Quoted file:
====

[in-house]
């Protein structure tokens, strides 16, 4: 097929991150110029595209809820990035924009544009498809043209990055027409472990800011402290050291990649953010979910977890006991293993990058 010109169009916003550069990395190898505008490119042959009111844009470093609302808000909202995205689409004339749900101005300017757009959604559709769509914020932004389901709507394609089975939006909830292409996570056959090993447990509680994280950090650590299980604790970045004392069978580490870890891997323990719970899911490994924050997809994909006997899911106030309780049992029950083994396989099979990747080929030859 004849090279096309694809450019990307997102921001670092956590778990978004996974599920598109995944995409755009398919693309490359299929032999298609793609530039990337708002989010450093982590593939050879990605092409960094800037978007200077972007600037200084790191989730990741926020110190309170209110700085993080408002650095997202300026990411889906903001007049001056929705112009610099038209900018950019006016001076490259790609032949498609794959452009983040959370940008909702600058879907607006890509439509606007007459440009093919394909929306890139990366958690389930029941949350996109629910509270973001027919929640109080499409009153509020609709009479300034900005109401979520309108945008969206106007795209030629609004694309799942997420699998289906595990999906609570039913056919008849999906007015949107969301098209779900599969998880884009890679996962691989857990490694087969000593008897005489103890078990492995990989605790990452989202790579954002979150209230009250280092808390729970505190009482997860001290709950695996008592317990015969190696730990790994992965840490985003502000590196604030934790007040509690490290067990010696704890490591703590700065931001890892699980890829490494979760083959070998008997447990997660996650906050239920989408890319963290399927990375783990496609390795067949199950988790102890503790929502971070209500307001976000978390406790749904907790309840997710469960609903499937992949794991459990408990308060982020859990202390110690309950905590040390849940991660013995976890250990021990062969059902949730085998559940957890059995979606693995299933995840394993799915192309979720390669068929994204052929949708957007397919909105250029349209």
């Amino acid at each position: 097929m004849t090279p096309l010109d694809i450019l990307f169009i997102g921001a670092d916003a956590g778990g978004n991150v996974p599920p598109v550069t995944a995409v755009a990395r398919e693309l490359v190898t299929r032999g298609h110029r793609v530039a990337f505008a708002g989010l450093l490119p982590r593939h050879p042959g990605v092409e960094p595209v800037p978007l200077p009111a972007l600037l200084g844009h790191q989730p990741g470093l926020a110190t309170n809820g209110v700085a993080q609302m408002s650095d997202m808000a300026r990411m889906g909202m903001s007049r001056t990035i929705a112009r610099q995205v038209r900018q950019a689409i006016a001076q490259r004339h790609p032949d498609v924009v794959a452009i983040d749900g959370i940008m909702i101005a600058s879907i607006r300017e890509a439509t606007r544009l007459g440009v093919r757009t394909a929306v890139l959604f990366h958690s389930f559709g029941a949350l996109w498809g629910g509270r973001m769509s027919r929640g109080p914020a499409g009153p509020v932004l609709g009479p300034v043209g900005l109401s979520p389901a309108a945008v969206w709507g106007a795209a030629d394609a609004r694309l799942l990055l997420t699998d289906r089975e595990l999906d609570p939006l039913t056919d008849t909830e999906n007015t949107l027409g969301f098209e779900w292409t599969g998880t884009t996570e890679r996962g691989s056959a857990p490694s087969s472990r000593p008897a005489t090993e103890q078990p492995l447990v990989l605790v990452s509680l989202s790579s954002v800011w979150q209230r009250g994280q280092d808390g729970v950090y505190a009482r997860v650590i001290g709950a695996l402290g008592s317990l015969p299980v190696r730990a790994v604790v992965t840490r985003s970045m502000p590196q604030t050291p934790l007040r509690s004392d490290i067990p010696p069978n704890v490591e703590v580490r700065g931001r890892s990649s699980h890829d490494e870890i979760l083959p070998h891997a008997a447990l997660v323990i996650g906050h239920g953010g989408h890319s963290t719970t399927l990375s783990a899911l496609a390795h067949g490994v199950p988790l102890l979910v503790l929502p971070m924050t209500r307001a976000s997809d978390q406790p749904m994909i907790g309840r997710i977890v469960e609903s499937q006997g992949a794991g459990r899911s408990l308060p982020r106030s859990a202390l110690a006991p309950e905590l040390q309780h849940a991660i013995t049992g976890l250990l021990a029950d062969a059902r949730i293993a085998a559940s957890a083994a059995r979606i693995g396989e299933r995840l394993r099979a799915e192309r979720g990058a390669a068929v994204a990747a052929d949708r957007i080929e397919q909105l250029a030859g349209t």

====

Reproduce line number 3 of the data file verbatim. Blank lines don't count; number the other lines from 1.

């Amino acid at each position: 097929m004849t090279p096309l010109d694809i450019l990307f169009i997102g921001a670092d916003a956590g778990g978004n991150v996974p599920p598109v550069t995944a995409v755009a990395r398919e693309l490359v190898t299929r032999g298609h110029r793609v530039a990337f505008a708002g989010l450093l490119p982590r593939h050879p042959g990605v092409e960094p595209v800037p978007l200077p009111a972007l600037l200084g844009h790191q989730p990741g470093l926020a110190t309170n809820g209110v700085a993080q609302m408002s650095d997202m808000a300026r990411m889906g909202m903001s007049r001056t990035i929705a112009r610099q995205v038209r900018q950019a689409i006016a001076q490259r004339h790609p032949d498609v924009v794959a452009i983040d749900g959370i940008m909702i101005a600058s879907i607006r300017e890509a439509t606007r544009l007459g440009v093919r757009t394909a929306v890139l959604f990366h958690s389930f559709g029941a949350l996109w498809g629910g509270r973001m769509s027919r929640g109080p914020a499409g009153p509020v932004l609709g009479p300034v043209g900005l109401s979520p389901a309108a945008v969206w709507g106007a795209a030629d394609a609004r694309l799942l990055l997420t699998d289906r089975e595990l999906d609570p939006l039913t056919d008849t909830e999906n007015t949107l027409g969301f098209e779900w292409t599969g998880t884009t996570e890679r996962g691989s056959a857990p490694s087969s472990r000593p008897a005489t090993e103890q078990p492995l447990v990989l605790v990452s509680l989202s790579s954002v800011w979150q209230r009250g994280q280092d808390g729970v950090y505190a009482r997860v650590i001290g709950a695996l402290g008592s317990l015969p299980v190696r730990a790994v604790v992965t840490r985003s970045m502000p590196q604030t050291p934790l007040r509690s004392d490290i067990p010696p069978n704890v490591e703590v580490r700065g931001r890892s990649s699980h890829d490494e870890i979760l083959p070998h891997a008997a447990l997660v323990i996650g906050h239920g953010g989408h890319s963290t719970t399927l990375s783990a899911l496609a390795h067949g490994v199950p988790l102890l979910v503790l929502p971070m924050t209500r307001a976000s997809d978390q406790p749904m994909i907790g309840r997710i977890v469960e609903s499937q006997g992949a794991g459990r899911s408990l308060p982020r106030s859990a202390l110690a006991p309950e905590l040390q309780h849940a991660i013995t049992g976890l250990l021990a029950d062969a059902r949730i293993a085998a559940s957890a083994a059995r979606i693995g396989e299933r995840l394993r099979a799915e192309r979720g990058a390669a068929v994204a990747a052929d949708r957007i080929e397919q909105l250029a030859g349209t």